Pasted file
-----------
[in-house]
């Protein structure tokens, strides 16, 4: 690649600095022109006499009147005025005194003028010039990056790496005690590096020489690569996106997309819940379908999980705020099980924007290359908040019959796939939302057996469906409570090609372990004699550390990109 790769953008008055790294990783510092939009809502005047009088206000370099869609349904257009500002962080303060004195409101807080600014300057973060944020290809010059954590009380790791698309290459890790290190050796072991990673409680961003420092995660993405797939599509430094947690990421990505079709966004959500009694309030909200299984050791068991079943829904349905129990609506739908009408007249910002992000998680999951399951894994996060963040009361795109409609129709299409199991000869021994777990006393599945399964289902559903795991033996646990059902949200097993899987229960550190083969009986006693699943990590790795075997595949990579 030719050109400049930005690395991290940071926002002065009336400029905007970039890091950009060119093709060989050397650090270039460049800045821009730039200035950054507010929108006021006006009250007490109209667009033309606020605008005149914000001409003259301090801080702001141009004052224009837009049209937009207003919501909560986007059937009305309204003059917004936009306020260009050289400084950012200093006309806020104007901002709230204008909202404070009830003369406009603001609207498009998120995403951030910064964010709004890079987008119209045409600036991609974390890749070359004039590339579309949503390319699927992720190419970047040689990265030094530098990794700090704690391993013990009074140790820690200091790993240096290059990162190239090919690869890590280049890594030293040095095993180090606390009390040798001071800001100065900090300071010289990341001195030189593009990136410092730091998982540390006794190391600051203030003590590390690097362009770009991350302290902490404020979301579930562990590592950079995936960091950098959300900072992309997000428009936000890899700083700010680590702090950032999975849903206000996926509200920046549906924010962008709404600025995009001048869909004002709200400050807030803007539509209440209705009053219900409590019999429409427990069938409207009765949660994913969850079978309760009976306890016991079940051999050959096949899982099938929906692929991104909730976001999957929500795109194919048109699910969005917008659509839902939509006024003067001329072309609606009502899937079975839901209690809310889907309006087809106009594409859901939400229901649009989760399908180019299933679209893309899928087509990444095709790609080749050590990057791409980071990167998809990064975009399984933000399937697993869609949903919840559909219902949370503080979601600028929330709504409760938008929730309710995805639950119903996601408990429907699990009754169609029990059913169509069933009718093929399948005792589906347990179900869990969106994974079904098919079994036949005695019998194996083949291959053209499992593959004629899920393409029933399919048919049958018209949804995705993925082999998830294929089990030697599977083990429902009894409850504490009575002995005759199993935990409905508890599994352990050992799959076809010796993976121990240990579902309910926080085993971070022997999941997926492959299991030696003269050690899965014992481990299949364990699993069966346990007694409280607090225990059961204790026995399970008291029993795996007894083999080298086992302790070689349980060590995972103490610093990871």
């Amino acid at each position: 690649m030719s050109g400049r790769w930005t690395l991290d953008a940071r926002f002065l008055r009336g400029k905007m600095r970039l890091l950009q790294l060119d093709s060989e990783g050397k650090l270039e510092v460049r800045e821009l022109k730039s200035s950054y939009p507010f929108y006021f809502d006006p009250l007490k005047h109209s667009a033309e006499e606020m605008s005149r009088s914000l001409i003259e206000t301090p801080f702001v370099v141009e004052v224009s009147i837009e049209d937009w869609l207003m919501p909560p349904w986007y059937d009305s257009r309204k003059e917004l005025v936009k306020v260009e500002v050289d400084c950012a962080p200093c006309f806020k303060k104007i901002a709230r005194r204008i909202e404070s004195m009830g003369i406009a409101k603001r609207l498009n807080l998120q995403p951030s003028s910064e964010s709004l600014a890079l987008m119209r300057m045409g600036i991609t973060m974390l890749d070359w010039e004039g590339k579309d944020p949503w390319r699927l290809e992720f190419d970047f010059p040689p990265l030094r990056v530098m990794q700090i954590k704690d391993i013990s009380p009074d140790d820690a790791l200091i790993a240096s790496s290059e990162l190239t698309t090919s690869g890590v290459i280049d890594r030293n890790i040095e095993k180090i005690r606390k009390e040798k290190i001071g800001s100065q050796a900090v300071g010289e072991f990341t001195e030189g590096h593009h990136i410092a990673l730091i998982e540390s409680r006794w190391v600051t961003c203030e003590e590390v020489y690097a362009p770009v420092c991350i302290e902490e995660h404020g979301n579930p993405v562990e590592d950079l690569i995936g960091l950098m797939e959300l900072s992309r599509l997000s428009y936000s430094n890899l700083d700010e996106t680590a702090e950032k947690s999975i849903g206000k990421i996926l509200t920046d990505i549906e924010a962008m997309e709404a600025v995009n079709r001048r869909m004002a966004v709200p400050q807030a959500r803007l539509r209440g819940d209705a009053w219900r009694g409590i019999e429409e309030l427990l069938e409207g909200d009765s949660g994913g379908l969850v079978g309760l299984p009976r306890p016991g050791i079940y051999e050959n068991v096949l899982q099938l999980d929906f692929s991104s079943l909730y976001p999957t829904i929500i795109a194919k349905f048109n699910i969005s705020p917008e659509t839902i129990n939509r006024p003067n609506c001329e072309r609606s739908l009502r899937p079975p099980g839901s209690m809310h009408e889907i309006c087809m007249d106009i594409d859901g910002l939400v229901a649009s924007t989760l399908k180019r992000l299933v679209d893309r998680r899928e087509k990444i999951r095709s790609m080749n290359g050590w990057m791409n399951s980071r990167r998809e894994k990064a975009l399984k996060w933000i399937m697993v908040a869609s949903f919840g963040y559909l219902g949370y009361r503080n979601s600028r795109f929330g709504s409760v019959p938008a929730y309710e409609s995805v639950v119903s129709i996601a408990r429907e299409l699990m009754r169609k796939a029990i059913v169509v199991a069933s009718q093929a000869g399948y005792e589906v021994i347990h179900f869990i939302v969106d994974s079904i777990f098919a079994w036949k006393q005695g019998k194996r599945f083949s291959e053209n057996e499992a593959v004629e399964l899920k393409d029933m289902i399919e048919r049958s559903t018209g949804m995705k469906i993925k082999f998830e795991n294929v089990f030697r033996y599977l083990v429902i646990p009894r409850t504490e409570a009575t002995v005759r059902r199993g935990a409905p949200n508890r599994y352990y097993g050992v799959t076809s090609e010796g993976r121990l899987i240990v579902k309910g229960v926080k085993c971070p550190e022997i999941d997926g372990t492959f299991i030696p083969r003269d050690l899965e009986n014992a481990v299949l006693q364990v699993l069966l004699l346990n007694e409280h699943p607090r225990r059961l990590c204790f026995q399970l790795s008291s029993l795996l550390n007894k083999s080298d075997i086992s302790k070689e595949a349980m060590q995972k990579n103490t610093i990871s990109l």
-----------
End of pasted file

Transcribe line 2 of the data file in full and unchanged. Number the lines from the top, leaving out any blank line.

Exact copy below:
């Protein structure tokens, strides 16, 4: 690649600095022109006499009147005025005194003028010039990056790496005690590096020489690569996106997309819940379908999980705020099980924007290359908040019959796939939302057996469906409570090609372990004699550390990109 790769953008008055790294990783510092939009809502005047009088206000370099869609349904257009500002962080303060004195409101807080600014300057973060944020290809010059954590009380790791698309290459890790290190050796072991990673409680961003420092995660993405797939599509430094947690990421990505079709966004959500009694309030909200299984050791068991079943829904349905129990609506739908009408007249910002992000998680999951399951894994996060963040009361795109409609129709299409199991000869021994777990006393599945399964289902559903795991033996646990059902949200097993899987229960550190083969009986006693699943990590790795075997595949990579 030719050109400049930005690395991290940071926002002065009336400029905007970039890091950009060119093709060989050397650090270039460049800045821009730039200035950054507010929108006021006006009250007490109209667009033309606020605008005149914000001409003259301090801080702001141009004052224009837009049209937009207003919501909560986007059937009305309204003059917004936009306020260009050289400084950012200093006309806020104007901002709230204008909202404070009830003369406009603001609207498009998120995403951030910064964010709004890079987008119209045409600036991609974390890749070359004039590339579309949503390319699927992720190419970047040689990265030094530098990794700090704690391993013990009074140790820690200091790993240096290059990162190239090919690869890590280049890594030293040095095993180090606390009390040798001071800001100065900090300071010289990341001195030189593009990136410092730091998982540390006794190391600051203030003590590390690097362009770009991350302290902490404020979301579930562990590592950079995936960091950098959300900072992309997000428009936000890899700083700010680590702090950032999975849903206000996926509200920046549906924010962008709404600025995009001048869909004002709200400050807030803007539509209440209705009053219900409590019999429409427990069938409207009765949660994913969850079978309760009976306890016991079940051999050959096949899982099938929906692929991104909730976001999957929500795109194919048109699910969005917008659509839902939509006024003067001329072309609606009502899937079975839901209690809310889907309006087809106009594409859901939400229901649009989760399908180019299933679209893309899928087509990444095709790609080749050590990057791409980071990167998809990064975009399984933000399937697993869609949903919840559909219902949370503080979601600028929330709504409760938008929730309710995805639950119903996601408990429907699990009754169609029990059913169509069933009718093929399948005792589906347990179900869990969106994974079904098919079994036949005695019998194996083949291959053209499992593959004629899920393409029933399919048919049958018209949804995705993925082999998830294929089990030697599977083990429902009894409850504490009575002995005759199993935990409905508890599994352990050992799959076809010796993976121990240990579902309910926080085993971070022997999941997926492959299991030696003269050690899965014992481990299949364990699993069966346990007694409280607090225990059961204790026995399970008291029993795996007894083999080298086992302790070689349980060590995972103490610093990871």